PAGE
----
When Thou Art Converted, Continuing our Search for Happiness by Elder M. Russell Ballard
Reviewed by Catherine K. Arveseth

Prior to his betrayal and crucifixion, The Lord said these penetrating words to Peter, “When thou art converted, strengthen they brethren” (Luke 22:32). In the opening pages of Elder M. Russell Ballard’s new book, he offers a similar exhortation, followed by a probing question. Of the “converted” reader, he asks, “What do we do now?” Are we to be content and satisfied once conversion has taken place? To answer this question and offer guidance, Elder Ballard has compiled a collection of chaptered keys to aid the reader in a continued search for happiness. When Thou Art Converted acts as a follow-up text to his earlier publication, Our Search for Happiness: An Invitation to Understand the Church of Jesus Christ of Latter-day Saints.

Full-time missionaries have found Our Search for Happiness an effective tool in explaining the church’s basic beliefs and teachings, the perfect gift for an investigator. However, Elder Ballard’s intended audience for this new book is entirely different. When reading the cover, one might assume the book is written mainly for recent converts, but upon further examination, it is obvious he is writing to all who desire to strengthen their conversion.

In the introduction, Elder Ballard highlights the most intense and supreme moment in religious history, the act of the atonement. He recounts the Lord’s interactions with Peter and points out how troubled Peter must have felt when the Savior counseled him to “strengthen his brethren” once he was converted. Wasn’t Peter already converted? “The Savior knew and understood that although Peter’s heart was good and his intentions were noble and devout, there was yet something he lacked”. Following Peter’s denial of the Savior, the apostle went on to fulfill and magnify his calling from the Lord, but it makes one wonder if there isn’t a bit of Peter in all of us. Consequently, Elder Ballard causes the reader to reflect on his or her discipleship, and ask, what is it that I still lack?

The greater part of the book is designed to help readers prayerfully determine what it is in our lives that may need increased attention. He outlines eleven keys that, if developed, will “anchor our souls” to the true gospel. These keys discuss principles such as testimony, knowing our eternal identity, cultivating balance in living, responding to the Spirit, following the prophet, service, priesthood, womanhood, and family. Each chapter is a choice sermon on a topic deserving of further discussion, but Elder Ballard focuses his ideas and moves deliberately through each “key” he has chosen to include.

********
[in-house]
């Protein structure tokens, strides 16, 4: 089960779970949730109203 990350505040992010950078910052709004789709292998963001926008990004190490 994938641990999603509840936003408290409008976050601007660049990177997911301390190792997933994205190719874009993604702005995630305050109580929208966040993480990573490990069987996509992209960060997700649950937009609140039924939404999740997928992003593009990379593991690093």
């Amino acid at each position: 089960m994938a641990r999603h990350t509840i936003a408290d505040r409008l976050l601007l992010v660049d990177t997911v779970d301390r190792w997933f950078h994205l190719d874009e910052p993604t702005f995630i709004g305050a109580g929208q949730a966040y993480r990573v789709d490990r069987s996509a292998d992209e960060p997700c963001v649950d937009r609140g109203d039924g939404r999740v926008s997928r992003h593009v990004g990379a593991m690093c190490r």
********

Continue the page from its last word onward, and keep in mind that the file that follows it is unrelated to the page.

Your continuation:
By using a fine balance of anecdotal experience and unshakable doctrine, Elder Ballard allows us to identify with his own humanity. We can relate to his life experience and even chuckle at him falling asleep during Star Wars with his family, building a “kiva” with his Grandpa Ballard, and being labeled by a young child as “an old fossil” instead of an apostle.

He shares other personal experiences that deeply define the meaning of true conversion. For instance, he writes of a group of men in Bolivia who walked fourteen hours to La Paz to hear him speak, forded two streams that stained their white shirts with a brown dirty line, and rode in the back of a truck two and a half hours to reach the stake center. Dusty, tired and hungry, they were ready to receive instruction from an apostle of the Lord. Such conversion, Elder Ballard says, “humbles us to the core”.

Elder Ballard’s counsel to work things out with God, individually and personally, is the vein of spiritual life that runs through his writing. Whatever we may be lacking, he reminds the reader that God himself will speak to us if we become proficient in hearing Him and brave enough to follow the impressions that come from Him.

In his conclusion, entitled “Pressing Forward”, Elder Ballard uses the example of Enos who prayed first for “his own soul” and then felt inspired to pray for his brethren (Enos 1:4,9). “Once we have found peace and happiness for ourselves.the spirit naturally moves our hearts and thoughts toward others. It begins with those closest to us and extends through miles of distance and generations of time.” Elder Ballard cautions us to avoid contentment in thinking that once we gain a testimony and perform temple ordinances, our search is complete, or that at a certain age we can “retire” from service in the church. He speaks plainly that we are to “endure to the end”, for man’s search for happiness is continuous, and if anything, becomes more rewarding and fulfilling as it is shared with others.

For those who have toted around Our Search for Happiness, ready to hand it out as an explanation of our beliefs, remember, When thou Art Converted is not to be passed on so quickly. For any seasoned member or new convert, it is a strong reminder that there is only One who was perfect. The rest of us have weaknesses that through Christ can become strengths, enabling us to sincerely “strengthen our brethren.”

 


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